A top cybersecurity firm says it has identified a previously unknown group of Russian-speaking hackers who have allegedly stolen at least $10 million from U.S. and Russian banks over the past year and a half.
The group, named the "Money Takers" after a software tool they use, allegedly targeted banks across the United States, breaking into at least 15 lenders in Utah, New York and California, and also stole at least $3 million from Russian banks, according to a report from the Moscow-based cybersecurity firm IB-Group obtained by ABC News.
The group also stole materials indicating it may be preparing to mount fresh attacks on institutions in Latin America, the report said, and could be trying to breach the Swift international banking messaging system that carries a huge number of the world's financial transactions.
Beginning in May 2016, the group mostly targeted card payment systems belonging to small community banks in the U.S., before then striking a transfer system used between Russian banks, IB-Group said. The hackers focused on small U.S. banks with fewer resources to put into cyberdefenses, according to the report, succeeding in stealing an average of $500,000 from each.
Having broken into the banks' card payments systems, the hackers would open accounts and remove withdrawal limits on legitimate cards, according to details in the report. So-called 'mules'-- criminals with the cards -- would then go to an ATM and take out money, IB-Group said.
In a statement, First Data said that a number of small financial institutions operating on the STAR network had had their credentials breached for administering debit cards earlier in 2016, leading First Data to implement new mandatory security controls. It said the STAR network was never itself breached.
The Money Takers also attacked the servers of Russia’s AWS CBR interbank transfer system -- a Russian system similar to Swift linked to Russia's Central Bank -- according to IB-group. The criminals succeeded in breaking into an unnamed Russian bank by first gaining access to the home computer of the bank's system administrator, according to the cybersecurity researchers, IB-Group says. They then took control of the bank's AWS CBR system to make payments to themselves. IB Group named the hackers after the tool used in this attack, MoneyTaker V.5.
The scheme allowed the hackers to steal about $1.3 million through attacks in Russia. This autumn, the ring tried again to compromise the same bank transfer system, but were thwarted from stealing any money.
Russia’s government hacking programs, as well as the suspected collaboration between the country’s intelligence services and its cybercriminals, have attracted intense attention since allegations that Moscow used cyberattacks to try to influence the 2016 U.S. presidential election.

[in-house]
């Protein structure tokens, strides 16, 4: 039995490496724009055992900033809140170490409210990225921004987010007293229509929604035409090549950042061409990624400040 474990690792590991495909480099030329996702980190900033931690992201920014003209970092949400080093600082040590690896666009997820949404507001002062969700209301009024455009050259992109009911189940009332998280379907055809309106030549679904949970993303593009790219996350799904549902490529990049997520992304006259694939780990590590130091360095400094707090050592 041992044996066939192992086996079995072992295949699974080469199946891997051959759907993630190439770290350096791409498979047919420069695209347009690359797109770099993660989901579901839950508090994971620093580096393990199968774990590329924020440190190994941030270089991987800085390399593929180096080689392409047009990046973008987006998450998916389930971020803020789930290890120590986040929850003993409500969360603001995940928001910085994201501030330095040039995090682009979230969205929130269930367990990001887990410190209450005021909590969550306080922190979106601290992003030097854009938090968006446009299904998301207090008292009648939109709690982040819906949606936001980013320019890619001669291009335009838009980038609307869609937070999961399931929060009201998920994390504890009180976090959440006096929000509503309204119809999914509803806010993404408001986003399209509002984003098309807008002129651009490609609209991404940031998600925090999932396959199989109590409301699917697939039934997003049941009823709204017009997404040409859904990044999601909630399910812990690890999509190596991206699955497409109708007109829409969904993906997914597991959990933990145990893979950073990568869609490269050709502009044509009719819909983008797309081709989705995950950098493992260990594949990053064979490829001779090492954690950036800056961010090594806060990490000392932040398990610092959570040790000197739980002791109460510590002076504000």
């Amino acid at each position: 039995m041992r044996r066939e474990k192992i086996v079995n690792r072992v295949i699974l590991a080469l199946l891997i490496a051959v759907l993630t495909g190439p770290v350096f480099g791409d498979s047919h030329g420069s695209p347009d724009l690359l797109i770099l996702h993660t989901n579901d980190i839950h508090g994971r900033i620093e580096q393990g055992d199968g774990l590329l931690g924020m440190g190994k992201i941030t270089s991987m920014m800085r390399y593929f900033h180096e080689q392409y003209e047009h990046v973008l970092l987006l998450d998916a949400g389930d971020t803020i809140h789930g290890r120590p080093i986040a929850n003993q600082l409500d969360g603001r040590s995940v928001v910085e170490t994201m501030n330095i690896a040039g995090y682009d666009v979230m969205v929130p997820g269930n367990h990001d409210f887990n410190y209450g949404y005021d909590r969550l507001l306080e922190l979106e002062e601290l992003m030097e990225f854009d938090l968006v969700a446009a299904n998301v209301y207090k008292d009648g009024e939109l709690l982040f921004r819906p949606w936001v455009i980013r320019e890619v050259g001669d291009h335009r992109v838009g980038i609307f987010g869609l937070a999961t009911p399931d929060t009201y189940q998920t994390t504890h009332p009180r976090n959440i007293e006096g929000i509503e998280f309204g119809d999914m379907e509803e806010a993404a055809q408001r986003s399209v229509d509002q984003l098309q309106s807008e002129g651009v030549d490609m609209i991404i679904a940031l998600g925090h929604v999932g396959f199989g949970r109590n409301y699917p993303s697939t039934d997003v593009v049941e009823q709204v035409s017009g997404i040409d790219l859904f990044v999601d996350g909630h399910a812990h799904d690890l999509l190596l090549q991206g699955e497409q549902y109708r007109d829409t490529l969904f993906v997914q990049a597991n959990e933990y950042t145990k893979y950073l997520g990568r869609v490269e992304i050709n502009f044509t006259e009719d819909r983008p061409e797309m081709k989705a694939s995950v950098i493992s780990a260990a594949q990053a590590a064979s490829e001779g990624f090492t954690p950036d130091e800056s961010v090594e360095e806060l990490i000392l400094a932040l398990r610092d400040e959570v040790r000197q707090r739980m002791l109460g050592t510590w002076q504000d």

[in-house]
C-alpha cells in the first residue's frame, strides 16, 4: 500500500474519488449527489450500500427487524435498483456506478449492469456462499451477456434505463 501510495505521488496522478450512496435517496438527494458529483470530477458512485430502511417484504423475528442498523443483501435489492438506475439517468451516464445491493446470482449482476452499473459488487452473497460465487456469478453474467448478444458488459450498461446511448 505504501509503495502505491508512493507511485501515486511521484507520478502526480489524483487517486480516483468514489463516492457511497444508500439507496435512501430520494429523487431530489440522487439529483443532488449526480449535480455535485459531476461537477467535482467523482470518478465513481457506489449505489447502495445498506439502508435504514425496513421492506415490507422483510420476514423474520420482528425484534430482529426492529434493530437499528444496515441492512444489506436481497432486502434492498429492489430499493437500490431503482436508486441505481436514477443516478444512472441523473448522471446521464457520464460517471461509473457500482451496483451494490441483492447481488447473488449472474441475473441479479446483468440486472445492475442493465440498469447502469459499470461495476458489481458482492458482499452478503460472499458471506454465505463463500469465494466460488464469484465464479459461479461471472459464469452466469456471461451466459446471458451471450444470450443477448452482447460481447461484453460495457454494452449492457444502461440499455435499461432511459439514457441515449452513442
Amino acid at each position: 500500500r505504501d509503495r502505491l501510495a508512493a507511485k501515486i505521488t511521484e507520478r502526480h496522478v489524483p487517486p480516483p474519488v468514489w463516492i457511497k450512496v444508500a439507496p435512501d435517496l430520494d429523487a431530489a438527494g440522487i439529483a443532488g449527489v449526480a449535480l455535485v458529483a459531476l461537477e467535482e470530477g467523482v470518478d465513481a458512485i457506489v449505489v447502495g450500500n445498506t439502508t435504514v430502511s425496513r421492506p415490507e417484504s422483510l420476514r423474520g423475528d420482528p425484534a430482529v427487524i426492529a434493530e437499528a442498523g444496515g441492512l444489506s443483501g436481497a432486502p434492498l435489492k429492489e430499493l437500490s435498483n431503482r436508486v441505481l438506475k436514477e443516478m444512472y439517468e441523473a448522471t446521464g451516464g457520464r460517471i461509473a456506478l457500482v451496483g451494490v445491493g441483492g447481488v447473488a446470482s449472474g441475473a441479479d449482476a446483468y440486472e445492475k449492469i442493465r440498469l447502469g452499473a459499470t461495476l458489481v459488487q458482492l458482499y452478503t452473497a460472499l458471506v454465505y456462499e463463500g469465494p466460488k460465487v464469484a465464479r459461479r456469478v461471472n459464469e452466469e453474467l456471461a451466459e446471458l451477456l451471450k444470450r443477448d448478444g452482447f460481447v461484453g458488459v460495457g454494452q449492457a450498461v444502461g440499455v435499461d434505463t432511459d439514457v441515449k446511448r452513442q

Russia has also suffered an increasing amount of serious cyberattacks, most recently with the Bad Rabbit ransomware virus that hit Russia and Ukraine last month, at one point crippling Russia's largest independent newswire, Interfax, that also carries financial news.
IB-Group, which says it has one of the largest forensics computer laboratories in eastern Europe, said that the Money Takers also reflected a broader trend of cybercriminals increasingly targeting banks instead of their clients, as improved security makes fraud against individual customers less profitable.
"What we see in recent years is for targeted attack groups to actually target the bank itself, rather than the client of the bank," Nick Palmer, the director of international sales at IB-Group told ABC News in an email. "As tools to defend against common malware and other types of fraud which target banking customers get better, the return on investment becomes lower."
Criminals are looking more often for larger payoff from one-off hits.
Palmer's colleague Tim Bobak from IB-Group's threat intelligence outreach unit said, "It's easier to steal 5 million once than 1,000 [dollars] 5,000 times."
The Money Takers used unusually sophisticated malware to conceal their attacks, according to IB-Group. The ring employed so-called fileless malware that exists only on a computer’s temporary memory that is deleted when it reboots, making it hard to detect. The hackers also further hid their break-ins with malware that generated encryption certificates from well-known brand names, such as Bank of America and Yahoo.
So far, IB-Group said it had not found any indication that the Money Takers had succeeded in breaking into SWIFT, but warned that it expected the group would likely try to compromise it at some point.
While carrying out their attacks, the ring sought out internal documents within the banks’ systems, including those relating to the SWIFT system, the IB-Group report said. In particular, the hackers stole documents on a product used in money transfers, called FedLink, that has 200 customers in Latin America, IB-Group noted.
"We assume that banks in Latin America may become the next target of this group," the report read.
In an October statement, Reuters reported, SWIFT said hackers were still attempting to breach its system but that increased security measures taken last year had thwarted the attempts.
The extent of the Money Taker's activity is still unknown, the report continued, and the cybersecurity firm believes there are more attacks it has not uncovered.